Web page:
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Sunday, April 10, 2011

Achrei Mos, Vayikra 16:6. Outsourcing Teshuva

Our parsha describes the Korbanos brought on Yom Kippur and tells us that the Kohen Gadol says vidui as he does the avoda of these korbanos.
16:6.  וְכִפֶּר בַּעֲדוֹ וּבְעַד בֵּיתוֹ  he will atone for himself and for his household. 
Rashi- וכפר בעדו ובעד ביתו: מתודה עליו עונותיו ועונות ביתו:  He confesses his sins and those of his household.

16:10.   לְכַפֵּר עָלָיו לְשַׁלַּח אֹתוֹ לַעֲזָאזֵל  for forgiveness, to send it to Azazel
Rashi- לכפר עליו: שיתודה עליו, כדכתיב (פסוק כא) והתודה עליו ו  He confesses (the sins of the Bnei Yisrael) upon it.

Mitzvah 364 in the Chinuch is the mitzva of Vidui, as derived from the passuk in Naso (Bamidbar 5:7.)  The Chinuch (from the Mechilta) explains that because the previous iterations of Vidui (such as our parsha) were associated with Korbanos, one might think that there is no mitzva of vidui without a korban, therefore the Torah says Bnei Yisrael... Ve'hisvadu.  This teaches that Vidui is a stand-alone mitzva, with or without a korban.

The Minchas Chinuch notes that certain rules of Vidui (e.g., that it requires that the person mention his specific aveira, and not make a generic admission)  are derived from Moshe Rabbeinu's vidui in Ki Sisa after the sin of the Eigel (Shemos 32:31.)  The Minchas Chinuch says that if we derive rules from Moshe Rabbeinu's vidui, then we can also derive a rule that one can do vidui through a shaliach, confess by proxy: Moshe had not sinned, he was saying the vidui on behalf of Klal Yisrael.  He supports this by citing the Rambam, who says that in the Avodah of the Kohen Gadol in our parsha, since it is to attain forgiveness for all the Jewish people, the Kohen Gadol says vidui on their behalf.  We see, the Minchas Chinuch says, that although obviously remorse cannot be done by proxy, because remorse is "be'lev," it describes a feeling, and it's not a feeling unless you feel it, but once the sinner regrets the aveira, he can do the Vidui through a Shaliach.


Almost everyone who has written about the Minchas Chinuch disagrees with him.  The idea of attaining forgiveness by having someone else say vidui seems bizarre.  However, I myself don't think there is a problem.  You just have to adjust the Minchas Chinuch a little bit.


It could be that there are two dinim in Vidui: It could be that Vidui is a din in Teshuva, and Vidui is a din in Kapara.  Or, in Yeshivish, Vidui is a din in Teshuva and Vidui is also a din in Kappara; Teshuva foders vidui, and kapara foders vidui.  Normally, when a person does teshuva with his own actions, that itself is all that is necessary to attain kapara as well, so he says vidui.  But sometimes, the person cannot achieve kapara with his actions alone, and someone else needs to step in and do something on his behalf.  When there is another person who is the mechapeir, the mechapeir needs to say vidui because the kapara needs vidui.   So, here, the Kohen Gadol is doing an avodas korban to attain kapara.  The Kohen Gadol is doing the avoda because nobody else can do the Avoda.  Since there cannot be a kapparas korban without vidui, a part of the avoda is saying vidui.  Moshe Rabbeinu also was doing something Klal Yisrael couldn't do.  Their sin was beyond help, and it was only because of Moshe's special closeness to Hashem that he could gain Kapara for us.  Since Kapara needs Vidui, he needed to, and was able to, say vidui for us.  Only the Mechapeir can say vidui.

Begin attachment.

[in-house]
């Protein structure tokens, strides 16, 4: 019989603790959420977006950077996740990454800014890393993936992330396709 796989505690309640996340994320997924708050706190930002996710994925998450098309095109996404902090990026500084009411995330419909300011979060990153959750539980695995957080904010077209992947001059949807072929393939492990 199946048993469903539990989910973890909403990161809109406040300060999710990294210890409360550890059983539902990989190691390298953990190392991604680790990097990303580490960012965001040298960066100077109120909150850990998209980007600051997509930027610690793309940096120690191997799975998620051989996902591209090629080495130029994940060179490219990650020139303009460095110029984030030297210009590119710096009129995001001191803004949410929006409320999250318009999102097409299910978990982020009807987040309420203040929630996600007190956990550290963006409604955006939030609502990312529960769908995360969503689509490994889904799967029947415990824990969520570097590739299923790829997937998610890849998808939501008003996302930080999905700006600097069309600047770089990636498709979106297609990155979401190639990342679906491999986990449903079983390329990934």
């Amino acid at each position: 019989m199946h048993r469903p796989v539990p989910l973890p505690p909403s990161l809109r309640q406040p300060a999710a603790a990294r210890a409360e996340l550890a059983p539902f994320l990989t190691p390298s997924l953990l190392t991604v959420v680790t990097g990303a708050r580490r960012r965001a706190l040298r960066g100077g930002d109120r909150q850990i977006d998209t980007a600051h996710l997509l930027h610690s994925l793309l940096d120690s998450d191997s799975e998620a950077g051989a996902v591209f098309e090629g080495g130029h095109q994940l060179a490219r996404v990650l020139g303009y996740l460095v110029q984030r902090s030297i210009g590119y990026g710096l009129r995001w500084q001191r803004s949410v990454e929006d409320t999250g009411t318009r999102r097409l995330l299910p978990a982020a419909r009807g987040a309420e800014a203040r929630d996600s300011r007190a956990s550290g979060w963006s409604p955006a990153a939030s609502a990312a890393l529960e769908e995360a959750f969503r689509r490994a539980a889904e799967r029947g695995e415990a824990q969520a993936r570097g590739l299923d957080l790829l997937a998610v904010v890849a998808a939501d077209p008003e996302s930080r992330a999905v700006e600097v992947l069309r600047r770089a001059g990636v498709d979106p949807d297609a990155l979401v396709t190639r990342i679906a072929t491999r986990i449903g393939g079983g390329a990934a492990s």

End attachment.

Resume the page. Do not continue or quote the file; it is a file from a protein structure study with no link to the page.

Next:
Technically, this would mean that a  person would not have to say vidui when he brings a Chatas, because he can't get the kapara through his own actions.  But, in fact, that's not true.  He does Smicha.  Since he does smicha, he can and must say vidui himself.  But on Yom Kippur, only the Kohen Gadol does the avoda.  Only the avoda brings Kapara.  Kapara requires that the mechapeir should say vidui.  That's why the Kohen Gadol can say Vidui.

So the point is that unlike the Minchas Chinuch, I am saying that there is a vidui that cannot be done with a shliach, and there is a vidui that can be done with a shliach.  The vidui that is a chelek of teshuva must be done by the shav.  The vidui that is a chelek of the chalos of the kapara can be done by a shliach where there is a reason that the shav cannot do the avodas hakapara himself.

Another application:
The Abudraham (here) says that the reason Chazal instituted Modim Derabanan is because you can't make a shliach to say thank you.  However, he did not mean that the shliach tzibur can't be motzi.  Of course, where there is a minyan, he can be motzi.  But it is better to say Thank You yourself.


Life lesson:
There are some things you have to do in person.  You can't get someone else to say that you're sorry or that you're grateful.  I can't tell you how many times someone has said to me "Oh, you're going to be seeing so and so?  Tell him thank you for me."  My response is always the same:  "You can't make a shliach to say thank you."  But if you don't have entree to the person you need to thank, or to whom you need to apologize, and you have to send an interlocutor, then the interlocutor can speak on your behalf.  This is an application of כל מלתא דאיהו לא מצי עביד שליח לא מצי עביד except exactly backwards.  Only where you can not do it yourself, and the mechapeir is someone else, on there can the other do it for you.


Examples of people who have trouble with the Minchas Chinuch:


  page 202





and someone else that holds that bichlal it's not shayach shlichus or shomei'a K'oneh by vidui:
the Mishnas Yaavetz.

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